I just finished teaching 8 weeks of classes. It was intense and demanding and it was the first time teaching this course since I finished treatment for breast cancer. When I was first diagnosed, I was not sure I would ever finish treatment, survive this long, go back to work, or ever feel better. Teaching was hard. But, I am back.
I am, piece by piece, attempting to get my life back.
I remember joking with a friend of mine this time last year after he remarked how it was good to see me still in one piece . . . I laughed and told him that it was “the piece that was still left”. (After all there had been surgeries and parts removed).
I thought it was very funny at the time. I know some of my friends thought it was odd that I made fun of my disease. But, it was how I survived. I was not going to let cancer take away my personality and I was not going to go down feeling grim and ruined by this disease.
I laughed a lot. I cried too. I still do both.
As I work to navigate the post cancer waters I realize that there really is no “post cancer” – at least not the “post cancer” I might have envisioned. There just is not this “Oh, you’re done with cancer now, go back to the rest of your life” kind of end to things.
When I was first diagnosed with breast cancer I just wanted to live. I never really worried about what life after treatment would be like. I just hoped to be lucky enough to make it to that point. Now that I am here, the waters are a bit murky.
For those of us who are lucky enough to be told we have “no evidence of disease” we live in a kind of post cancer limbo. Sometimes it feels like navigating a land mine.
We know that the cancer could stay away 10 or 15 years, maybe even forever, or it could come back next week. It is a tough place to exist. None of us, cancer patients or not, can know what tomorrow will bring. But, cancer patients know what tomorrow could bring. And as a result, we live with cancer. For some of us, it is always in the back or front of our minds.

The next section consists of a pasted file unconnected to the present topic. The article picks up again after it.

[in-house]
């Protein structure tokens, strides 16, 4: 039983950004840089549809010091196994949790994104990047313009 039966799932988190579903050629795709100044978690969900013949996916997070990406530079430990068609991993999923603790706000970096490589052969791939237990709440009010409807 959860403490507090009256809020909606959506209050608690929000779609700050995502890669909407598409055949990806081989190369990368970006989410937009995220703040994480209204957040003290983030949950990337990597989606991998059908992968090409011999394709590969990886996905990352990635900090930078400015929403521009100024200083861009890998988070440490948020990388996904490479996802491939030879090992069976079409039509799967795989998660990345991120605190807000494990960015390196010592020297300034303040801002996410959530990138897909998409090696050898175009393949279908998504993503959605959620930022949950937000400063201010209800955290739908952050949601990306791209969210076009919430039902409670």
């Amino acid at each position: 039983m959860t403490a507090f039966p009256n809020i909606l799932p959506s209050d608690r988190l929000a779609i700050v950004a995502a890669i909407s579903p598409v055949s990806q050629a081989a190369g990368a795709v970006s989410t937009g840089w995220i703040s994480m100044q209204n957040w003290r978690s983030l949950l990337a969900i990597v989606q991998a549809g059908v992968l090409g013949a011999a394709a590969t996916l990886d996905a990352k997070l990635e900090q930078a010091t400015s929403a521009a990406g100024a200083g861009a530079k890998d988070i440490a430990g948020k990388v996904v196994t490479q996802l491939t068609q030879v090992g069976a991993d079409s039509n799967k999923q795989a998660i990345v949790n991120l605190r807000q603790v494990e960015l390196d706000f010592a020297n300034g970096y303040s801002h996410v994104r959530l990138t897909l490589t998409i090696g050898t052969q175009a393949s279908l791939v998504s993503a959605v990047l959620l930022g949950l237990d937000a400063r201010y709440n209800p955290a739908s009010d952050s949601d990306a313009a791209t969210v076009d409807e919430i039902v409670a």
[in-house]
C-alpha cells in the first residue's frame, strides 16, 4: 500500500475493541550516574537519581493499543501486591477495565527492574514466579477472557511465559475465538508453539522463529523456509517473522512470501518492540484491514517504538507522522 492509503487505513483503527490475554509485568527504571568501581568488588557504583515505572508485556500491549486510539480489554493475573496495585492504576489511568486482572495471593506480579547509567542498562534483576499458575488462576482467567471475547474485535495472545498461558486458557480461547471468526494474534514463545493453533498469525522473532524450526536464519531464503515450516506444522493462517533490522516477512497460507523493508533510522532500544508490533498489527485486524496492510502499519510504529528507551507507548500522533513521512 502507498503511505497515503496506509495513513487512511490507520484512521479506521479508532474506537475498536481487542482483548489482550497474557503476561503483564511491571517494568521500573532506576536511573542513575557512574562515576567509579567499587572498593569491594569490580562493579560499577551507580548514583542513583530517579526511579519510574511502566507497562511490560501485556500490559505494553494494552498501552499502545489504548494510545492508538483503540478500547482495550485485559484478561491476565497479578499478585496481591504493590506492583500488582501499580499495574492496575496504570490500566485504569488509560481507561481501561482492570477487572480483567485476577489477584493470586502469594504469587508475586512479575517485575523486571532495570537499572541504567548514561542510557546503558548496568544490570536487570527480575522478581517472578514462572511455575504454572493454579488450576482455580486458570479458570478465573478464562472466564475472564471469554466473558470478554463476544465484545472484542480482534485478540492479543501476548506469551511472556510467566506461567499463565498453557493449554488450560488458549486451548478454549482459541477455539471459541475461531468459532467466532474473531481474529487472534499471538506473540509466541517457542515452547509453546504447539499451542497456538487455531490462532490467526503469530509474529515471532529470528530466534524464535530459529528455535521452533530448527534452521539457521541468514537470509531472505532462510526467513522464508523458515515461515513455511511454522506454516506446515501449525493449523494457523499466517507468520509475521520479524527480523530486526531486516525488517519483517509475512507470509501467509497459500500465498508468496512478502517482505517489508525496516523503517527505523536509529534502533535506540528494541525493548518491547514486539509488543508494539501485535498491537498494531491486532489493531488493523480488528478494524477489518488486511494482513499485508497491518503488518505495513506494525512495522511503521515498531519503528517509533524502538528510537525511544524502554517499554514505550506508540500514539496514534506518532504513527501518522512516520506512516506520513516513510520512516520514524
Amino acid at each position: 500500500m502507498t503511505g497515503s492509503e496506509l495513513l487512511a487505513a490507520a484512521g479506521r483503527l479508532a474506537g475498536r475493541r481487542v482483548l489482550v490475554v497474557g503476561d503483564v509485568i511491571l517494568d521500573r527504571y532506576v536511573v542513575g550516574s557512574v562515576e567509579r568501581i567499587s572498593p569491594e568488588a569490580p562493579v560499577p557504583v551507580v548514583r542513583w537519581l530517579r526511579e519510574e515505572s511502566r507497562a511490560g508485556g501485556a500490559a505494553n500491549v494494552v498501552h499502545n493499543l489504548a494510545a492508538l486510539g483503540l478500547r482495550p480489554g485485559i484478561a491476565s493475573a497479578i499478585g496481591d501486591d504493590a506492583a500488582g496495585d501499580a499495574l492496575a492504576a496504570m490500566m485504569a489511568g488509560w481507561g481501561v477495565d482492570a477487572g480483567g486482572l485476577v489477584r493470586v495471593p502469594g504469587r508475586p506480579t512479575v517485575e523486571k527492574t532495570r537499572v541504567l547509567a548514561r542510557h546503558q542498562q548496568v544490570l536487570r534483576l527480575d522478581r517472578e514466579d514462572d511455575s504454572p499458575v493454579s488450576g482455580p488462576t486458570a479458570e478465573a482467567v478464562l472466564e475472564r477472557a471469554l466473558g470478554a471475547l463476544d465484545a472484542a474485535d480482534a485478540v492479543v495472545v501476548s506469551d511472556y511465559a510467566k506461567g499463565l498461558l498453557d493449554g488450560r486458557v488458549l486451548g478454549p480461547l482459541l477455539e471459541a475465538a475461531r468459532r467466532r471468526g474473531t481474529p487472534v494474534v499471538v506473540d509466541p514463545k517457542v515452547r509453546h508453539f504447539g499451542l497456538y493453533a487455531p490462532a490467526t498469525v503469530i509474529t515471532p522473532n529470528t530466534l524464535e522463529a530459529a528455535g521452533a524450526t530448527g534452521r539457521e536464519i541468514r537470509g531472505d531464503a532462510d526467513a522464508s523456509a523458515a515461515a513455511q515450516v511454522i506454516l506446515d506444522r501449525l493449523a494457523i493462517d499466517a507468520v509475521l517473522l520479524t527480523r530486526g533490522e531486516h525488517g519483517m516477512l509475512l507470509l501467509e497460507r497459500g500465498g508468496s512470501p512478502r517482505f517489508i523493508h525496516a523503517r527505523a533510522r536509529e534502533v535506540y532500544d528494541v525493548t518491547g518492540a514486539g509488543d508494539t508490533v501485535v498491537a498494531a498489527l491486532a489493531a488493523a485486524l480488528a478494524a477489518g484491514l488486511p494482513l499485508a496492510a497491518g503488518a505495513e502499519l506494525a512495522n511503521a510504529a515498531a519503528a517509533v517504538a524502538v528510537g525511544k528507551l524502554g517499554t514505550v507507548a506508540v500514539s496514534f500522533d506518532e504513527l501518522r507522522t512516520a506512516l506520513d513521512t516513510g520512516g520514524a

I realize now that I probably need to change the title of my blog from “My journey to becoming cancer free” to something else. That title was written from the perspective of a naive, hopeful and optimistic newly diagnosed cancer patient. I am still optimistic and I am very hopeful. I am optimistic that I can beat the odds. I am hopeful that I will never have a recurrence. But, I am no longer naive enough to think that I will ever truly live cancer free.
Cancer, plain and simple, turns your life upside down. There are so many twists and turns and there are days when the bottom of everything seems to fall out. Some days just don’t come together for me. As I push the envelope to regain another piece of my pre-cancer life, I sometimes find that I need a day to recover. Some steps forward – especially the big ones – require me to take a step or two back.
In the early days, I just wanted to survive. But, now I realize I have become greedy. I want to have my life back the way it was before. I want to be able to run just as far, to be able to physically do all of the things I could do before. I want to play stand up bass with my band for four hours straight in a night club without being tired, without ending up with lymphedema. I want to climb a tree if I want. I want to do cartwheels. I want to swim out past the pier. I want to go surfing again. I want to try new things. I want to travel, I want to finish writing my book, I want to make ends meet, I want to live without cancer.
And then, I think of a friend of mine who has stage IV cancer and I simply feel greedy – greedy to want more than what he has to settle for every day.
He told me that he lives his life in three-month chunks (in between the scans he has every three months). I am in awe at how he copes with his disease. Somehow he lives his life without cancer stamped all over it. And yet, it is there, every day. He goes to work, he creates things and he navigates a constant medical maze of hoops he must jump through just to schedule his routine scans. And as I write those words, I know there is absolutely nothing routine about his scans. What I am in awe of is that while he fears the results of every set of scans he still manages to enjoy his life on a daily basis. I think he lives his life on purpose now . . . if that makes any sense.
The best I can do “post-cancer” is to take the best care of myself that I can and to do the best I can to piece my life back together. Not every piece will fit. And there are new pieces too . . . this blog for example and my desire to do something to change the face of this disease. I haven’t figured out what that is yet. But, it is something I feel compelled to do. In the meantime, I have to be kind to myself, to allow myself those days to recover. And, when I do take days to rest I need to not think of it as being hijacked by cancer. Instead, I need to think of it as how I am piecing my life back together.